You'll usually hear us recommend opting for a wired system over wireless. Most of this stuff is all about speed, and hard wiring your system is just always going to be faster. What happens when running cable isn't an option? Whether it be structurally impossible, or can't work without creating an eyesore, sometimes wireless is the only solution. In a day and age where tying your DVR into your network for local and remote viewing is a must, one of the bigger complications people will run into is how to connect their DVR/NVR/Hybrid to that network.
Wired vs. Wireless
A good number of people we interact with everyday tell us that they hear wireless is much more popular than hardwired systems these days. Let's get this out of the way right now. Thinking about installing a wireless system is extraordinarily popular, but actually going through with it is another thing entirely. In the spirit of being as honest as we can, wireless is inferior in every way it can be right out of the box. If you want to put together a reliable wireless system that's up to par with any hardwired system, count on spending a good deal more for it. Wireless works and when set up the right way, it works very well. Understand that this is more specialized equipment and it's going to take some extra time and effort to install properly.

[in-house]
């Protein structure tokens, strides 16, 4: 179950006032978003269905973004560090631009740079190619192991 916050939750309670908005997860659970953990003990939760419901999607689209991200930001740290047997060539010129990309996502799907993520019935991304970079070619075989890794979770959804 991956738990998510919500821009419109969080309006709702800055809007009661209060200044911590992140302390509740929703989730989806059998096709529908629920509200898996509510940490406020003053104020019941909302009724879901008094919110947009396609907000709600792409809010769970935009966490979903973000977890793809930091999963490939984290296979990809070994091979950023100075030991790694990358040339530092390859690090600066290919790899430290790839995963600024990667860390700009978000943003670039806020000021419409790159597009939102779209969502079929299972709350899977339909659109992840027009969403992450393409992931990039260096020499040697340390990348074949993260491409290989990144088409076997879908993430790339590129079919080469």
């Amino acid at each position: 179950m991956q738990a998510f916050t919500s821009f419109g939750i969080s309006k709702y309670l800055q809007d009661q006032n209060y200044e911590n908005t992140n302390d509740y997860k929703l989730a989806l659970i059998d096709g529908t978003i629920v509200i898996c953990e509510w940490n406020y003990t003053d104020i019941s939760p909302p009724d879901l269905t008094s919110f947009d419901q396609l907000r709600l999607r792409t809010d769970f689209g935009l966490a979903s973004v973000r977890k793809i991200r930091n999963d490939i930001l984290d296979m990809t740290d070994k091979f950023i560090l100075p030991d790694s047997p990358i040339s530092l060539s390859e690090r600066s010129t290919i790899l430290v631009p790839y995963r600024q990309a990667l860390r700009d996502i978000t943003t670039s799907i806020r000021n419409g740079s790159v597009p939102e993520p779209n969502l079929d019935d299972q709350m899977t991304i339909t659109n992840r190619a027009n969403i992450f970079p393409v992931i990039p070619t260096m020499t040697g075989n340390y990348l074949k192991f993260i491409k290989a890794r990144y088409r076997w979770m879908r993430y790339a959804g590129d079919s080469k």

In past articles, we've been finding that giving examples of some scenarios makes it a little easier to visualize the real world application.
On many home and business installations, most will find that the easiest method for mounting cameras is to an overhang and running cable from the cameras to a video recorder at the top of the structure. This reduces the length of cable runs, the amount of cable needed, and generally makes for a very easy installation overall. Attics and crawl spaces are very common and grant easy access to the cable coming from your cameras.
Your issue here comes next. Your video recorder and cameras are close together, but what about tying it into your network. If access to your network is on the floor below you, you won't see much of a problem here. For those of you who only have direct access to your network multiple floors away, the problem is very obvious.
This list isn't as long as some of our others, so don't run away just yet. In fact, the only pieces of hardware that you'll need that you don't already have is possibly a wireless router and an access point.